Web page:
‘Oh really? You’re going to do that?‘
‘Why can’t you just be a doctor? or a lawyer, or something?’
‘Congratulations. I hope you enjoy a life of unemployment.‘
If any of the above statements sound familiar to you, I will hedge my bets and assume that, like me, you too are an arts student. If not, this article should appeal nonetheless as an enlightening first-hand experience of somebody who has dedicated their life to struggling.
The ‘Arts’ is a subjective term. You might associate it with an angsty 20-something flexitarian (hi, follow me on Instagram), or perhaps you simply conjured up an image of Timothee Chalamet… both (subjectively) relevant interpretations. If you are well educated in this field, I’m going to go ahead and assume you thought of …Picasso? …Matisse? …Klimt? …Rembrandt? Tell me I’m right.
Now, here’s a task. Let us change the prompt of ‘art’ to ‘art and education’, and explore the difference in attitude. From my personal experience, I have been made to believe (from teachers nonetheless) that whilst ‘art’ is beautiful and ‘nice to look at’, it is NOT a career, and certainly not something you can make a living from! English, Maths, Science – those are ‘real, honourable’ subjects that will grant you a worthy life. Ironically, these lectures often take place in classrooms or living rooms; spaces that are typically adorned with art, decorated with posters and stylised with furnishings that were made by artists.
It’s as though people truly believe artists were born and not formed – that filmmakers came out of the womb holding cameras, or play-writes had written their first script as a blobby embryo. It’s ridiculous to buy into this bizarre ideology that artists were born geniuses and never had to work a day in their lives… *newsflash*, they had an education too!
Honestly, I’m frustrated with it all. Throughout school I was led to believe that, because I was ‘smart enough’, I should pursue an academic career; a reccurring prospective that was fed to me by teachers, family, and eventually, myself. It didn’t matter that psychology worked me into a near-meltdown or zapped the creative inspiration from me, I was GOOD at it, and so that is what I was told I should do. And I did do it, for a month or so. I got a place at Royal Holloway to study clinical psychology and, for a while, I was on top of the world. I actually accomplished something, and people were proud of me! I was even in the local newspaper as an ‘example’ representing the school I attended.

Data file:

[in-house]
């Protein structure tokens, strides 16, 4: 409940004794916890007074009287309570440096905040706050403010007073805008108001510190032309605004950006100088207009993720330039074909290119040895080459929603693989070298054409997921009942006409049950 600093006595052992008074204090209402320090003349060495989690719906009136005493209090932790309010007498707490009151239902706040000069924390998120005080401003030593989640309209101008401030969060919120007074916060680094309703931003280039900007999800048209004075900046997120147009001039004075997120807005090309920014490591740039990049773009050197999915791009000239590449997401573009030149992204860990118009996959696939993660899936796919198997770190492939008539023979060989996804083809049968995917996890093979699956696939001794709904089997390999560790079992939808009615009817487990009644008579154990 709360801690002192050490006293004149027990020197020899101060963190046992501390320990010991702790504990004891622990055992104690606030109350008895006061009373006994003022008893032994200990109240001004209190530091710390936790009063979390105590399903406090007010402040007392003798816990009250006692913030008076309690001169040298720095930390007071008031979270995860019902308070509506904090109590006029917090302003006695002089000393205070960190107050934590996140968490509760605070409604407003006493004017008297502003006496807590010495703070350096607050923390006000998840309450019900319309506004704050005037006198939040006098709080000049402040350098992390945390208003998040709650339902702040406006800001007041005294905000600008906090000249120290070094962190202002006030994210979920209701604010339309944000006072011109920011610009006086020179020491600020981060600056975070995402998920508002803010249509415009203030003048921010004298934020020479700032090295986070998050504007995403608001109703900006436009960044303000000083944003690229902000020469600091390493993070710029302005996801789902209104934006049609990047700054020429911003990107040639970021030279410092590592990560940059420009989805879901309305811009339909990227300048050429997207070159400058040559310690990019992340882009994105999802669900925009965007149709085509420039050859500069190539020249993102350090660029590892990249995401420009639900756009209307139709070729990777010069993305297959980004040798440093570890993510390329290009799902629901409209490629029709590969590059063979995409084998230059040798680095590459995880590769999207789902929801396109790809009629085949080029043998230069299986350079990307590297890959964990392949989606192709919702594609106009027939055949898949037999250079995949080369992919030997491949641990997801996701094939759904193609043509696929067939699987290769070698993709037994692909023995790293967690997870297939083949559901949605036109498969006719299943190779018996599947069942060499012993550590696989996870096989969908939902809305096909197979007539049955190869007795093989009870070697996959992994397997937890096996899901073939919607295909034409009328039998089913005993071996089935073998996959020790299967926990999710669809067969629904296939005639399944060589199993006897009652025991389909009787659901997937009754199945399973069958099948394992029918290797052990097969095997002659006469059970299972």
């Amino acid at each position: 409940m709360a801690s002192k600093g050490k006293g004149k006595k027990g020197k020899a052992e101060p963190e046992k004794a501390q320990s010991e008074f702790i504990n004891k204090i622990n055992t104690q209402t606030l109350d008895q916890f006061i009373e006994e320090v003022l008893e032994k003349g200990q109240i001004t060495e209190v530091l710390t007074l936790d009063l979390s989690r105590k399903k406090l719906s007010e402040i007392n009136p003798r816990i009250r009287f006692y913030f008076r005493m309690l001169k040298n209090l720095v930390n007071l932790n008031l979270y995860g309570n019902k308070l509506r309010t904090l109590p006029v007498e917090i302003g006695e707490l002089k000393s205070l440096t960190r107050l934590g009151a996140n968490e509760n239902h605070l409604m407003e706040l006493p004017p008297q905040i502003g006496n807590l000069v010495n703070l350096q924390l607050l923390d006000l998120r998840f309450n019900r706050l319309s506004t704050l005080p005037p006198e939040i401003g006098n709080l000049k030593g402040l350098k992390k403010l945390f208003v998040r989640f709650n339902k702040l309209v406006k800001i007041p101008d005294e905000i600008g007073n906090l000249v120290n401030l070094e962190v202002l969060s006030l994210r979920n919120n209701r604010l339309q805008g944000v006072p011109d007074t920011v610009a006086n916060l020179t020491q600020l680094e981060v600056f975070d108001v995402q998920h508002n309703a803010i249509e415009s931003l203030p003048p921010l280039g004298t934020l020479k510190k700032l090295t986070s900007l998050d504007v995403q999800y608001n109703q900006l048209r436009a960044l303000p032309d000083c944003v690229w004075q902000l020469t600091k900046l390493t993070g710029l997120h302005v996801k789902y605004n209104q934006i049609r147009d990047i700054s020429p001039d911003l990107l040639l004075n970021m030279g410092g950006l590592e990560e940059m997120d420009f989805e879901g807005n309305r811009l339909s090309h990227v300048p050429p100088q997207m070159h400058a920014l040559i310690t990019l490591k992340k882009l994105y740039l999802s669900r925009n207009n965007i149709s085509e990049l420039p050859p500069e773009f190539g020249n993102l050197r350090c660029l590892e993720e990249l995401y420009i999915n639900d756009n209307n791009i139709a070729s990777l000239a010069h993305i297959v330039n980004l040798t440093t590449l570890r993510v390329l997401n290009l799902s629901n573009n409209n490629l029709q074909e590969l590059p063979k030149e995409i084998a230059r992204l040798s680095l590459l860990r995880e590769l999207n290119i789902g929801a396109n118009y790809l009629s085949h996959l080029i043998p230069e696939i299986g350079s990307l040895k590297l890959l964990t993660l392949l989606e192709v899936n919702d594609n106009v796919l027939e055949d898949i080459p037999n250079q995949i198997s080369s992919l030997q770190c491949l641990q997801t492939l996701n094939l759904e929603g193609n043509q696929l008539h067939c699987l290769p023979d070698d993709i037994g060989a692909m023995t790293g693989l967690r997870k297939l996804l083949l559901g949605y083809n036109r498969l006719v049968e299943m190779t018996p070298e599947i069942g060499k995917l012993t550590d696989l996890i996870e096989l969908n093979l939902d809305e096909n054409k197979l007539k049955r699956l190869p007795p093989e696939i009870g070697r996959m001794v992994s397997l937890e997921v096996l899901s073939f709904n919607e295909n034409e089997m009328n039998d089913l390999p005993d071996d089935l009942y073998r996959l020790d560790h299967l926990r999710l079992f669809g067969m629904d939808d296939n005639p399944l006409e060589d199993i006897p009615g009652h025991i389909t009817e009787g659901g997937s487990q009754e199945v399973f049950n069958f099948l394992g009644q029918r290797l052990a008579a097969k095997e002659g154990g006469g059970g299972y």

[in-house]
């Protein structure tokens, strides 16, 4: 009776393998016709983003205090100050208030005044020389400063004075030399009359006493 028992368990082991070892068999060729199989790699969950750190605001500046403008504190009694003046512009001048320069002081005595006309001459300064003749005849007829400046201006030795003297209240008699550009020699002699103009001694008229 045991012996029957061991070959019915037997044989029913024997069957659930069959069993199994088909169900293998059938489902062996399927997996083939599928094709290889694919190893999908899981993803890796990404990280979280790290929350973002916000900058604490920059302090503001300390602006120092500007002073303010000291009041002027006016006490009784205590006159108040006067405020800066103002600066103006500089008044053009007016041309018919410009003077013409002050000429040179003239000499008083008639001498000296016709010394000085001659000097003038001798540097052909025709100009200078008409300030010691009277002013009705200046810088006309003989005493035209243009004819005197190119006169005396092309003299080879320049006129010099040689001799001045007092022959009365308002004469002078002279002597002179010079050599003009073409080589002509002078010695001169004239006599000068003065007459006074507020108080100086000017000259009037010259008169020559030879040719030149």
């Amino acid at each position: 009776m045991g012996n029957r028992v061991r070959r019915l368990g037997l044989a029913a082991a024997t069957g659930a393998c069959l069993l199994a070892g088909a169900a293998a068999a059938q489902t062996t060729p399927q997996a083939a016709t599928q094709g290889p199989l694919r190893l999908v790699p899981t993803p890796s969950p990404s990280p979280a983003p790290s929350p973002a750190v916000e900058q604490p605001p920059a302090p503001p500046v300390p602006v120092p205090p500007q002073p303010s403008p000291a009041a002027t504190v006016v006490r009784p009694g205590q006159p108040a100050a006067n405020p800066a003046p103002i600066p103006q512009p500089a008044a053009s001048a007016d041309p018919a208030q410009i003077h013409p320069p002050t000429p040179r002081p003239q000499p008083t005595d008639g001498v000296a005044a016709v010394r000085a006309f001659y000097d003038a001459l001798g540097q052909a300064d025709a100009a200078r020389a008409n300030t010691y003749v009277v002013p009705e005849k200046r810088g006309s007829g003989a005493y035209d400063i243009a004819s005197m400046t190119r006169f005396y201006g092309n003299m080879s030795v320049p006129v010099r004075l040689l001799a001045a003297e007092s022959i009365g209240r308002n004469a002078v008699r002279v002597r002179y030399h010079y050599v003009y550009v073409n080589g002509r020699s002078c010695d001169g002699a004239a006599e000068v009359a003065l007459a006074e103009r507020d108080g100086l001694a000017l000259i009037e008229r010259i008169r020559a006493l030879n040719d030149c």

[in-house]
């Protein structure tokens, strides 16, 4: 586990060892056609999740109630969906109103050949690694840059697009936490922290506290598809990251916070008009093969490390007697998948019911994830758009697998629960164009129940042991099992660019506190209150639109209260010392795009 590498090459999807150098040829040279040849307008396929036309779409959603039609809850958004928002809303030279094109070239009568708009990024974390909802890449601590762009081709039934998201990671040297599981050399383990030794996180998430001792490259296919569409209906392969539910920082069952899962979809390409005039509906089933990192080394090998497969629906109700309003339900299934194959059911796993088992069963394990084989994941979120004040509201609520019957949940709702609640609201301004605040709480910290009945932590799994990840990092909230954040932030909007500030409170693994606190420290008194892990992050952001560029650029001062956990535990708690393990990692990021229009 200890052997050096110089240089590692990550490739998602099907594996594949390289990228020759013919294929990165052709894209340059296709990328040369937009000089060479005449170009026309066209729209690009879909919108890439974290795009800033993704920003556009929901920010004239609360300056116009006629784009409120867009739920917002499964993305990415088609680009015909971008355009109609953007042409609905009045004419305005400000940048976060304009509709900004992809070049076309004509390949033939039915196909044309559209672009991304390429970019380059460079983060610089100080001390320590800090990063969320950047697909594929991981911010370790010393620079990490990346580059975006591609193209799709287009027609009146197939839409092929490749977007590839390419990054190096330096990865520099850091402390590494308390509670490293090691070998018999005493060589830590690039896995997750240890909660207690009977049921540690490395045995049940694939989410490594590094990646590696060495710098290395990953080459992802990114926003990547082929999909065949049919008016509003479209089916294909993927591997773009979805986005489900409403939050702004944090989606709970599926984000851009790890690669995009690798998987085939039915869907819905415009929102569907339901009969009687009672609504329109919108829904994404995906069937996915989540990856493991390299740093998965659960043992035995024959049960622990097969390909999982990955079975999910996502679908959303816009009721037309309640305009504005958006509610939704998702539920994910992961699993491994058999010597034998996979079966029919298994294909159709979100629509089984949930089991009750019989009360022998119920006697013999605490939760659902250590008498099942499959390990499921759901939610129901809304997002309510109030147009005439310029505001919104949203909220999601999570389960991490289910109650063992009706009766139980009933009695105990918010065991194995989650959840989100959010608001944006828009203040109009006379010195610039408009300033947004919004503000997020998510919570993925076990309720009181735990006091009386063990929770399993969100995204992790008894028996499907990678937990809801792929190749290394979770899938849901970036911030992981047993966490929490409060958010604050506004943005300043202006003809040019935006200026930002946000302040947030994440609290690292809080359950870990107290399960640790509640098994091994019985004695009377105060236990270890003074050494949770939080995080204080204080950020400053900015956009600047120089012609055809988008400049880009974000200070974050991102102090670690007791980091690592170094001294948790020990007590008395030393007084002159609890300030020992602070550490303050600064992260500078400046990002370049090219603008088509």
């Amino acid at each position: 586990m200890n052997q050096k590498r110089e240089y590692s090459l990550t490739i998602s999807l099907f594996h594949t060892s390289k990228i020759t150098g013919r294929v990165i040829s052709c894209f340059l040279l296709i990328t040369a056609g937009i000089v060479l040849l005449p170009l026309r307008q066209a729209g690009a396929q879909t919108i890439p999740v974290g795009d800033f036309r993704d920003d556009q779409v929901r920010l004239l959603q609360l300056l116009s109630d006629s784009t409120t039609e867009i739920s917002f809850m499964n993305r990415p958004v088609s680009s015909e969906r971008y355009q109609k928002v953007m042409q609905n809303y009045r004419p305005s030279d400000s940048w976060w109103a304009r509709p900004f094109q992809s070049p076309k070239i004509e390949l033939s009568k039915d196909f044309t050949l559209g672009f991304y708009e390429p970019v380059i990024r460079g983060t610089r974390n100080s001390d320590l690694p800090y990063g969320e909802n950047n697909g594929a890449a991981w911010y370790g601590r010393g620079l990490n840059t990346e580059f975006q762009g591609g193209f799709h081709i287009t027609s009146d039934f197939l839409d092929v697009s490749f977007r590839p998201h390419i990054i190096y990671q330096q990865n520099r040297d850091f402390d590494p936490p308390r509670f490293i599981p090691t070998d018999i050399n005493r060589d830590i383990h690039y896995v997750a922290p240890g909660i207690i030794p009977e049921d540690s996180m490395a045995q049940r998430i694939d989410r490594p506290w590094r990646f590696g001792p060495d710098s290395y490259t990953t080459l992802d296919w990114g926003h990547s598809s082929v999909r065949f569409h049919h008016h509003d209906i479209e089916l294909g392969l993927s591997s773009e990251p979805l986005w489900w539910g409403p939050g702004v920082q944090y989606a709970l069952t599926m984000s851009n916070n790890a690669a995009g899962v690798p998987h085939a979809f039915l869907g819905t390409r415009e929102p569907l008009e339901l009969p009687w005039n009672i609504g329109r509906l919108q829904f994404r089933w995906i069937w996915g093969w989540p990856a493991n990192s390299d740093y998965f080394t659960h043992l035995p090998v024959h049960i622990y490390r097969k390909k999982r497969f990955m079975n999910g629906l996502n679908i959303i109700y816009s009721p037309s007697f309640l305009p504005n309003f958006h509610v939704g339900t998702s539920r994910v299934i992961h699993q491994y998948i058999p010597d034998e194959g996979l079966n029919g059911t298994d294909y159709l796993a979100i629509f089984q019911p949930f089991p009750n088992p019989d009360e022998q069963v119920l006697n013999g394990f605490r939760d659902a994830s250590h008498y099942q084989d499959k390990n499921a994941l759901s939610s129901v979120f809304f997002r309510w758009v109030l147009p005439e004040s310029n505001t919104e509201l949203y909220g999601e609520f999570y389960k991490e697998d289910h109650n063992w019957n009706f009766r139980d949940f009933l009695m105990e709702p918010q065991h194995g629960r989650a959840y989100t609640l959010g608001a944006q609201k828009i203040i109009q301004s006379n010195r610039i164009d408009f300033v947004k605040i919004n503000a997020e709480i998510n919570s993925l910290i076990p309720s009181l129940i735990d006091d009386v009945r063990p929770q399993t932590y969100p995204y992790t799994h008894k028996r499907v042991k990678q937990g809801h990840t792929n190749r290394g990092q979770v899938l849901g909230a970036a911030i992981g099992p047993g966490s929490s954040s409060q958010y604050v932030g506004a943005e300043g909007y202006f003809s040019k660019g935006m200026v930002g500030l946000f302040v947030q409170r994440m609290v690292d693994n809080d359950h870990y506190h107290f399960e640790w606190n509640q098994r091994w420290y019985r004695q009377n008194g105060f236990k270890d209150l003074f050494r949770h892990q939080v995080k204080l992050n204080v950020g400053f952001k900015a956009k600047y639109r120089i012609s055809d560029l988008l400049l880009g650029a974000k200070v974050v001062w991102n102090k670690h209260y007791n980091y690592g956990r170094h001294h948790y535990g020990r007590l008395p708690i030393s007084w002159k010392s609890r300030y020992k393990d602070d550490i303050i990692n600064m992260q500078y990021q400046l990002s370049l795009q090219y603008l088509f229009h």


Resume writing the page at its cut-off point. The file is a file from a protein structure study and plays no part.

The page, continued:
Nowadays, I wonder if the outcome would’ve been the same had I pursued photography then as I do now. Would I still be a ‘success story’, had I taken a creative route? Or would the article focus on an academia-destined student instead?
As a disclaimer, I don’t wish to trash-talk my old school, as they never dissuaded us from pursuing our aspirations. However, the presentations and the guest visits rarely touched on creative subjects, and I think that speaks of a larger problem in itself. By not including these subjects in discussion, it renders them sort of irrelevant. I know this for myself, as I felt ashamed for wanting to study photography and believed it was a feeble aspiration as ‘anyone could take a photo’, which, whilst true, ignores the fact that most people could also master psychology/maths/English, if they put their mind to it. What I’m trying to say is that it shouldn’t matter whether a subject is classed as impressive or ‘worthy’ or not, it should matter if it makes you happy – and if it does, crack on really.
I don’t regret my one month of being a psychology student, as it taught me a valuable lesson of treating existential crises with the seriousness they deserve. My experience was also the catalyst to my greatest epiphany yet – that to be fulfilled in life you must follow your heart (as cliché as it sounds). Please don’t make the mistake I did of considering what was best for me from a financial perspective – irony truly slapped me in the face with that one, as I now owe (several) thousands for this stint!
I will end this article by saying that, if you know what you want, and you’ve set about to do it, I am proud of you. If you want to be an artist and you’ve set about to become an artist – I am PROUD of you! It is brave to go against the norm and risk failure, as anyone studying an art degree will know by facing these struggles as well – it’s essentially a package deal.
Imagine if the Beatles decided they weren’t good enough to be musicians, or if Klimt opted for a more ‘secure’ profession. What if Joan Didion decided to be a hairdresser and not a writer? I, for one, would be lacking without their inspiration. Be that inspiration for yourself -even if only for the child in you that was told to embrace their creativity, conquer evil witches, paint sunflowers with their toes, orchestrate enchanting plays and sing to their heart’s content. Creativity was encouraged then, and so it should be now.